Mike Buck has decided he will pursue asking for a recount in his bid to become the Republican candidate in Georgia's state school superintendent race.
"I owe it to my supporters to at least request it and see how it shakes out," Buck said. "There is a very small percentage of total votes between first and second in this race."
The Secretary of State's office reported that Buck trailed longtime Irwin County educator Richard Woods by 727 votes with all 159 counties reporting.
Buck said he will have to wait until the state certifies the results of the election before he can formally ask for the recount, which would be allowable since the difference is within the one percent margin in which a candidate can request a recount.
The journey to find out who will be the Republican candidate for Georgia’s state school superintendent race stretched long into the night Tuesday and as of Wednesday morning there is no resolution.
The primary runoff between former Rome High School principal Mike Buck and longtime Irwin County educator Richard Woods weighed in Woods' favor by a margin of 727 votes. That number falls within the one percent margin in which a candidate can request a recount.
Buck, who is chief academic officer for the state Department of Education, won Floyd County by a margin of 3,092 to 1,010. (Click here to see Floyd County results.) (Click here to see statewide results.)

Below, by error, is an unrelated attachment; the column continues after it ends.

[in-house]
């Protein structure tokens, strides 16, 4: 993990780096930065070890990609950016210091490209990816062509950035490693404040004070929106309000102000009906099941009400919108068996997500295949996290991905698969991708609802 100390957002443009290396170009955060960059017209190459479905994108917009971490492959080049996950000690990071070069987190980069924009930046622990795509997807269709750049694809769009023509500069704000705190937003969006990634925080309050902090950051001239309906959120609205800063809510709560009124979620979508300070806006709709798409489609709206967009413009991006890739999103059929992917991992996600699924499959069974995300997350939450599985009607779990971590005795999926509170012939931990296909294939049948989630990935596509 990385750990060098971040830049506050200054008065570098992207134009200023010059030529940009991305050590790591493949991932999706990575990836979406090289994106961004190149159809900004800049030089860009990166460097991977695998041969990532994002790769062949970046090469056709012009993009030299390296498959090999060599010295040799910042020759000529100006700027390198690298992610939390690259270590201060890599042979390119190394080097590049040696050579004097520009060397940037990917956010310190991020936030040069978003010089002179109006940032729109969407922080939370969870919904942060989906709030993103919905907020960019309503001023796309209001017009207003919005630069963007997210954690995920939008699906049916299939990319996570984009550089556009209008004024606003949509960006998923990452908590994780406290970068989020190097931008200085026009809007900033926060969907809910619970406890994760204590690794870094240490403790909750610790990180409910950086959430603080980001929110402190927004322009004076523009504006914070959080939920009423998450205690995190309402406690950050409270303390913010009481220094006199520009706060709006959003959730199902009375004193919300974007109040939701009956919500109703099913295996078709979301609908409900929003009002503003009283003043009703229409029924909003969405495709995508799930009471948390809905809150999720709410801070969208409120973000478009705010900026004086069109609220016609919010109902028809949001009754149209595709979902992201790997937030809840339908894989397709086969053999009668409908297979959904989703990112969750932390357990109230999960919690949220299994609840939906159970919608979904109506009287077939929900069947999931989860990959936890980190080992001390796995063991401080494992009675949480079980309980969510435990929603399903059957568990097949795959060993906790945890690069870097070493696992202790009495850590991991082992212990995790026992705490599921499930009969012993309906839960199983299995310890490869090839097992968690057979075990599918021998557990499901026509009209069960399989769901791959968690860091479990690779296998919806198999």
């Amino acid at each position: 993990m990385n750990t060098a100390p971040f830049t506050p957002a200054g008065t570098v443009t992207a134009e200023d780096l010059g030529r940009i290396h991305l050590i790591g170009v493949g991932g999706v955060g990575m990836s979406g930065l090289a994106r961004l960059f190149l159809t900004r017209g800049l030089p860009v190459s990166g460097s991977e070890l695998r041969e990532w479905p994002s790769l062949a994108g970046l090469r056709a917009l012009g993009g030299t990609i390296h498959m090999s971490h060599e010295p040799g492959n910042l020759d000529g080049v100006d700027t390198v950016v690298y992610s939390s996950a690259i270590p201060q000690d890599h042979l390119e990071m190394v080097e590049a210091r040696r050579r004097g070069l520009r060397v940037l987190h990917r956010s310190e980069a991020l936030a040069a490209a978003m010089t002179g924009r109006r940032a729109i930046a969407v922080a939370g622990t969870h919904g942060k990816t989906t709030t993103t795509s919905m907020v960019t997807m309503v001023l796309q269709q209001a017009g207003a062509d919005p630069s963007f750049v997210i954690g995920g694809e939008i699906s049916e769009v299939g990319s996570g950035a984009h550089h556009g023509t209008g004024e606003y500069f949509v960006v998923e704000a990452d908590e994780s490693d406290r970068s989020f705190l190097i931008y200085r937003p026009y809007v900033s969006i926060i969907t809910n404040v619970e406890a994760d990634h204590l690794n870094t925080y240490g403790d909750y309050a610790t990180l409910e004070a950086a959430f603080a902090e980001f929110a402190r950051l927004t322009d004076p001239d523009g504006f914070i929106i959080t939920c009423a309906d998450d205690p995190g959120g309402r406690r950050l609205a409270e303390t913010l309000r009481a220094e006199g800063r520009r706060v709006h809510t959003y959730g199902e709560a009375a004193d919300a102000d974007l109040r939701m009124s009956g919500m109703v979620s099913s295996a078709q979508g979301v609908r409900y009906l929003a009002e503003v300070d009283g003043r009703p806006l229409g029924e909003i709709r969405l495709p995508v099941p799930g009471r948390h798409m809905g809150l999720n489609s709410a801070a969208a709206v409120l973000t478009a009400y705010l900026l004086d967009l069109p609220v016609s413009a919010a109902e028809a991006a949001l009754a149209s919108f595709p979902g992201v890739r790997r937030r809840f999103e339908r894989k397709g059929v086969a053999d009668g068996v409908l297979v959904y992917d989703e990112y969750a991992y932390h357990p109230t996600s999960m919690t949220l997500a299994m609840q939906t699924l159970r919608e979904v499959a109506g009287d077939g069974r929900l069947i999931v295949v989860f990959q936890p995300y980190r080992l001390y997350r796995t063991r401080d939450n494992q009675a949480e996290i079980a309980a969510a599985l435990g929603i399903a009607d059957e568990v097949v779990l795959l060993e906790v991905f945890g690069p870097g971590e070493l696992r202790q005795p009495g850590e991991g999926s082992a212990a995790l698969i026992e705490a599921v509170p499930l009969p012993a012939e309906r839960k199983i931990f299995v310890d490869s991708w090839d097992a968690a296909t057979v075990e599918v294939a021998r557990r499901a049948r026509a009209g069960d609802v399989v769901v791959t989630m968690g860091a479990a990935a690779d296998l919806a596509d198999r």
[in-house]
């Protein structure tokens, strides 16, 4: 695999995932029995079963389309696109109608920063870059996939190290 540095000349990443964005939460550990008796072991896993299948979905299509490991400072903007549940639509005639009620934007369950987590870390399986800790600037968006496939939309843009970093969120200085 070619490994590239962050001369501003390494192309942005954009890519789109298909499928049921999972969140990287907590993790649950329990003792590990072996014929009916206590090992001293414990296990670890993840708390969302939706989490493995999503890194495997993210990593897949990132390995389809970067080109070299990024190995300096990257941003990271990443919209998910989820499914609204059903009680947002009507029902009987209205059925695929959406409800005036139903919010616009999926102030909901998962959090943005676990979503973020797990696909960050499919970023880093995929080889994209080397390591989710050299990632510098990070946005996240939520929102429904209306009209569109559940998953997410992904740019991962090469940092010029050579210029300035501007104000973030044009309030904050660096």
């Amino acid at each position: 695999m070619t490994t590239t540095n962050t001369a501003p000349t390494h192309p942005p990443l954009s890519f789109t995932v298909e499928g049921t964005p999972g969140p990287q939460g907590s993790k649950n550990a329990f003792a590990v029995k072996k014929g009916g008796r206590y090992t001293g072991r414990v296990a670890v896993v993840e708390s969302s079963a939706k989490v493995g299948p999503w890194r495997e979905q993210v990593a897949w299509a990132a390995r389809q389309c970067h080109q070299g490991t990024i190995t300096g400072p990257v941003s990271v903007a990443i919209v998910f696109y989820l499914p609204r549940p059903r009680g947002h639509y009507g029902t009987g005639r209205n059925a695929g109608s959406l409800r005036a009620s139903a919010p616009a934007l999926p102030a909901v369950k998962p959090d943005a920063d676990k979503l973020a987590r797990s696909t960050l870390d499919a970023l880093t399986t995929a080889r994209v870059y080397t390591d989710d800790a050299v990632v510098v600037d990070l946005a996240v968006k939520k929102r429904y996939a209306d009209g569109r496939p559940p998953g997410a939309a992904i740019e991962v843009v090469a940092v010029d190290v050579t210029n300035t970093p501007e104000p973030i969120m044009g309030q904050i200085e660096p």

“We’re all anxiously awaiting the final numbers, but it appears we won’t know those until tomorrow,” Buck said Tuesday night from the law offices of Cox, Byington, Brumlow, and Twyman on Broad Street in Rome.
Around 30 supporters joined Buck as results came in and the tension remained high throughout the night.
“I want to thank everybody who voted for me,” Buck said. “When you have a low turnout, you never know what’s going to happen. We knew it would be close.”
About 12 percent of registered voters cast ballots statewide compared to roughly 19 percent in the May primary election.
Former Decatur School Board Chairwoman Valarie Wilson won the Democratic nomination, getting 54 percent of the vote against state Rep. Alisha Thomas Morgan.
Morgan got the majority in Floyd County by a total of 282 to 232.
The candidates will face off in November for the seat John Barge of Floyd County is vacating after an unsuccessful challenge to Gov. Nathan Deal in that Republican primary.
While the GOP school battle was a tight race from the start, Buck was up by some 1,100 votes at 9:30 p.m. with just over half of the 159 counties reporting.
But that lead narrowed and, by 10:30 p.m., the two candidates each had 50 percent with 127 counties reporting. Buck led by a mere 19 votes at the time.
“We’re proud of the support that we’ve had throughout this race,” Buck said. “All of us have worked extremely hard. We did everything the right way for the right reasons.”
Buck said that with such a small margin separating him from his opponent, a recount could be necessary, but no matter the outcome, he will continue to do what he can to help Georgia’s children better their education.
The Associate Press contributed to this report.